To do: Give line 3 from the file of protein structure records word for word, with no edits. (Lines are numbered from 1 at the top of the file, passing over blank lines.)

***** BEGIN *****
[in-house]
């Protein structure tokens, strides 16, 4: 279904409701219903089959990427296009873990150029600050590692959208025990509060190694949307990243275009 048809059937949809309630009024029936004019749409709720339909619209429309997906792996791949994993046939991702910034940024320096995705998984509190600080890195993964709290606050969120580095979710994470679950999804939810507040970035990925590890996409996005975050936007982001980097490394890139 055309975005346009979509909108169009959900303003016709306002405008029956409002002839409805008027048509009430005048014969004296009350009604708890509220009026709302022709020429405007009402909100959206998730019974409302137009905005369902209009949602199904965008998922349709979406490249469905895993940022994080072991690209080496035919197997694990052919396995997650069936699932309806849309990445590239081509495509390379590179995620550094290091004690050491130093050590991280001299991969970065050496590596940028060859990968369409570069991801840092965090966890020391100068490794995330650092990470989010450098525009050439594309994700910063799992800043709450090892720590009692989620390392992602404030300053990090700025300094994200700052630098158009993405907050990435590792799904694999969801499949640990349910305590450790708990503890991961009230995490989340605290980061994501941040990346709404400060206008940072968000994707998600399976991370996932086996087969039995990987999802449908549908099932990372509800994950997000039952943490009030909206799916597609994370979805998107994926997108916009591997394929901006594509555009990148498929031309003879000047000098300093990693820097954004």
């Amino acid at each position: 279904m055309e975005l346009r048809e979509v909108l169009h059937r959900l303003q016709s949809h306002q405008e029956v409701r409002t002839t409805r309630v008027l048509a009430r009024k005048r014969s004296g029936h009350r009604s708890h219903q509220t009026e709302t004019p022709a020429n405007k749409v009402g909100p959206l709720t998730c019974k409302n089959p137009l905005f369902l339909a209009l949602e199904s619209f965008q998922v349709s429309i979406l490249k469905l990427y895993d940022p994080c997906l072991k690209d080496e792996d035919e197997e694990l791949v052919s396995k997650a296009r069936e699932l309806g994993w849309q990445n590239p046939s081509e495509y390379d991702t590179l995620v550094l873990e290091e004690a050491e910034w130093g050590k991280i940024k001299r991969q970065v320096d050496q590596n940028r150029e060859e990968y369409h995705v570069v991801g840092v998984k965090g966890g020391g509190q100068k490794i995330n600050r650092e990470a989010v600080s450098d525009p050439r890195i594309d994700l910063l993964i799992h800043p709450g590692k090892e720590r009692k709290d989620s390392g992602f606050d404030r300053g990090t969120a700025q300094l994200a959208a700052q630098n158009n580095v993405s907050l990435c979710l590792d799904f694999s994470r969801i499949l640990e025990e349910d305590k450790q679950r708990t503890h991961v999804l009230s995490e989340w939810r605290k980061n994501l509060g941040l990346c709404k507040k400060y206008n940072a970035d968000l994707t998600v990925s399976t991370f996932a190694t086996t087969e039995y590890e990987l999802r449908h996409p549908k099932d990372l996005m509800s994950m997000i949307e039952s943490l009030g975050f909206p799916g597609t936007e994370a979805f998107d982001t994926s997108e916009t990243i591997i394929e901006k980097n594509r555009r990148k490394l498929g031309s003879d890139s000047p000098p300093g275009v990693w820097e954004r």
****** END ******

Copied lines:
């Amino acid at each position: 279904m055309e975005l346009r048809e979509v909108l169009h059937r959900l303003q016709s949809h306002q405008e029956v409701r409002t002839t409805r309630v008027l048509a009430r009024k005048r014969s004296g029936h009350r009604s708890h219903q509220t009026e709302t004019p022709a020429n405007k749409v009402g909100p959206l709720t998730c019974k409302n089959p137009l905005f369902l339909a209009l949602e199904s619209f965008q998922v349709s429309i979406l490249k469905l990427y895993d940022p994080c997906l072991k690209d080496e792996d035919e197997e694990l791949v052919s396995k997650a296009r069936e699932l309806g994993w849309q990445n590239p046939s081509e495509y390379d991702t590179l995620v550094l873990e290091e004690a050491e910034w130093g050590k991280i940024k001299r991969q970065v320096d050496q590596n940028r150029e060859e990968y369409h995705v570069v991801g840092v998984k965090g966890g020391g509190q100068k490794i995330n600050r650092e990470a989010v600080s450098d525009p050439r890195i594309d994700l910063l993964i799992h800043p709450g590692k090892e720590r009692k709290d989620s390392g992602f606050d404030r300053g990090t969120a700025q300094l994200a959208a700052q630098n158009n580095v993405s907050l990435c979710l590792d799904f694999s994470r969801i499949l640990e025990e349910d305590k450790q679950r708990t503890h991961v999804l009230s995490e989340w939810r605290k980061n994501l509060g941040l990346c709404k507040k400060y206008n940072a970035d968000l994707t998600v990925s399976t991370f996932a190694t086996t087969e039995y590890e990987l999802r449908h996409p549908k099932d990372l996005m509800s994950m997000i949307e039952s943490l009030g975050f909206p799916g597609t936007e994370a979805f998107d982001t994926s997108e916009t990243i591997i394929e901006k980097n594509r555009r990148k490394l498929g031309s003879d890139s000047p000098p300093g275009v990693w820097e954004r």